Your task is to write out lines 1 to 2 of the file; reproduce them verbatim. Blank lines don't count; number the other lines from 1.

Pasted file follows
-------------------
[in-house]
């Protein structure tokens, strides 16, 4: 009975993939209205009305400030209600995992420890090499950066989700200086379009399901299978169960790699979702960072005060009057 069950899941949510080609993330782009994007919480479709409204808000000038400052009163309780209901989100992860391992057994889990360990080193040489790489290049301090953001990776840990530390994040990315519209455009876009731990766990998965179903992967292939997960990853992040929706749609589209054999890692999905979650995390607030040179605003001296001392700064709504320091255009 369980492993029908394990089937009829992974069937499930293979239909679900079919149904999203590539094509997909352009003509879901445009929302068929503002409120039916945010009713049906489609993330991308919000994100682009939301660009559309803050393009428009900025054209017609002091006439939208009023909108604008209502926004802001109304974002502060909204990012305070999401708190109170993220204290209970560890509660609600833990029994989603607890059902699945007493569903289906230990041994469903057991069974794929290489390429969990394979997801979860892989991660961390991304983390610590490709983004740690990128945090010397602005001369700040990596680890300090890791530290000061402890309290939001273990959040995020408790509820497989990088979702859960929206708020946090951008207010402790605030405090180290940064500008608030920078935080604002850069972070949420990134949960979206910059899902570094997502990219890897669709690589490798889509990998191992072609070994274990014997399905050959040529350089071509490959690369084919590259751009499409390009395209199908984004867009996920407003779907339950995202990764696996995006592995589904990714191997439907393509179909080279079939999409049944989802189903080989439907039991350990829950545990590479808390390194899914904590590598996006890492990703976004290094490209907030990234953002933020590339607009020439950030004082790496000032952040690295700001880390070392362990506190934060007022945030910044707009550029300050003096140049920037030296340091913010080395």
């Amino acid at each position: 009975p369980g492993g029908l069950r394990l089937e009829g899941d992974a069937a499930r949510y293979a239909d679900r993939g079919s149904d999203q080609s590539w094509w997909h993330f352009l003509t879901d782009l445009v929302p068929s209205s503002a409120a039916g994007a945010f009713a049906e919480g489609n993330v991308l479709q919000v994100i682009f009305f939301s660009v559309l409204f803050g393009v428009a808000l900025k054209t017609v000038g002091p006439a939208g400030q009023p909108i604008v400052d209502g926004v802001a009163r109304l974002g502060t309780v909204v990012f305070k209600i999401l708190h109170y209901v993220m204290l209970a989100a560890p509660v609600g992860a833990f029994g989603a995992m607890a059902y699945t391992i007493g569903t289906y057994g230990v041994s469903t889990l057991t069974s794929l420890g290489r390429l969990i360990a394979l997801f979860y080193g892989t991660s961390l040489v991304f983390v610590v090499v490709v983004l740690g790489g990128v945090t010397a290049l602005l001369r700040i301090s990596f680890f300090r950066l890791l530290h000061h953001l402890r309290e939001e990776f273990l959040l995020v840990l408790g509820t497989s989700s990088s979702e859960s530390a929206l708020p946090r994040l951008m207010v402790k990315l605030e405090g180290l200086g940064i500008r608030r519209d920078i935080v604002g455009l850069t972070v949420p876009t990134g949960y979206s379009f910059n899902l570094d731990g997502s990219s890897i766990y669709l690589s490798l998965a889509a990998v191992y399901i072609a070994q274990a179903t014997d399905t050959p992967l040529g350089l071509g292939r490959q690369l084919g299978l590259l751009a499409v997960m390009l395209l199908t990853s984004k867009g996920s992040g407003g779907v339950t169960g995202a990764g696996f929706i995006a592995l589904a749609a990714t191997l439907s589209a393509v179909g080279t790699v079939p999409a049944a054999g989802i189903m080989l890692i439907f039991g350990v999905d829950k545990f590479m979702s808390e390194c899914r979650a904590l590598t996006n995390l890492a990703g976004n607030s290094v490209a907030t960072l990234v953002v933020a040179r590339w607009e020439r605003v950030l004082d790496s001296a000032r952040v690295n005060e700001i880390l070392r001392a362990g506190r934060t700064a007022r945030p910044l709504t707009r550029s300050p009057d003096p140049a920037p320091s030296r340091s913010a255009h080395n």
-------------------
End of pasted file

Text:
[in-house]
């Protein structure tokens, strides 16, 4: 009975993939209205009305400030209600995992420890090499950066989700200086379009399901299978169960790699979702960072005060009057 069950899941949510080609993330782009994007919480479709409204808000000038400052009163309780209901989100992860391992057994889990360990080193040489790489290049301090953001990776840990530390994040990315519209455009876009731990766990998965179903992967292939997960990853992040929706749609589209054999890692999905979650995390607030040179605003001296001392700064709504320091255009 369980492993029908394990089937009829992974069937499930293979239909679900079919149904999203590539094509997909352009003509879901445009929302068929503002409120039916945010009713049906489609993330991308919000994100682009939301660009559309803050393009428009900025054209017609002091006439939208009023909108604008209502926004802001109304974002502060909204990012305070999401708190109170993220204290209970560890509660609600833990029994989603607890059902699945007493569903289906230990041994469903057991069974794929290489390429969990394979997801979860892989991660961390991304983390610590490709983004740690990128945090010397602005001369700040990596680890300090890791530290000061402890309290939001273990959040995020408790509820497989990088979702859960929206708020946090951008207010402790605030405090180290940064500008608030920078935080604002850069972070949420990134949960979206910059899902570094997502990219890897669709690589490798889509990998191992072609070994274990014997399905050959040529350089071509490959690369084919590259751009499409390009395209199908984004867009996920407003779907339950995202990764696996995006592995589904990714191997439907393509179909080279079939999409049944989802189903080989439907039991350990829950545990590479808390390194899914904590590598996006890492990703976004290094490209907030990234953002933020590339607009020439950030004082790496000032952040690295700001880390070392362990506190934060007022945030910044707009550029300050003096140049920037030296340091913010080395």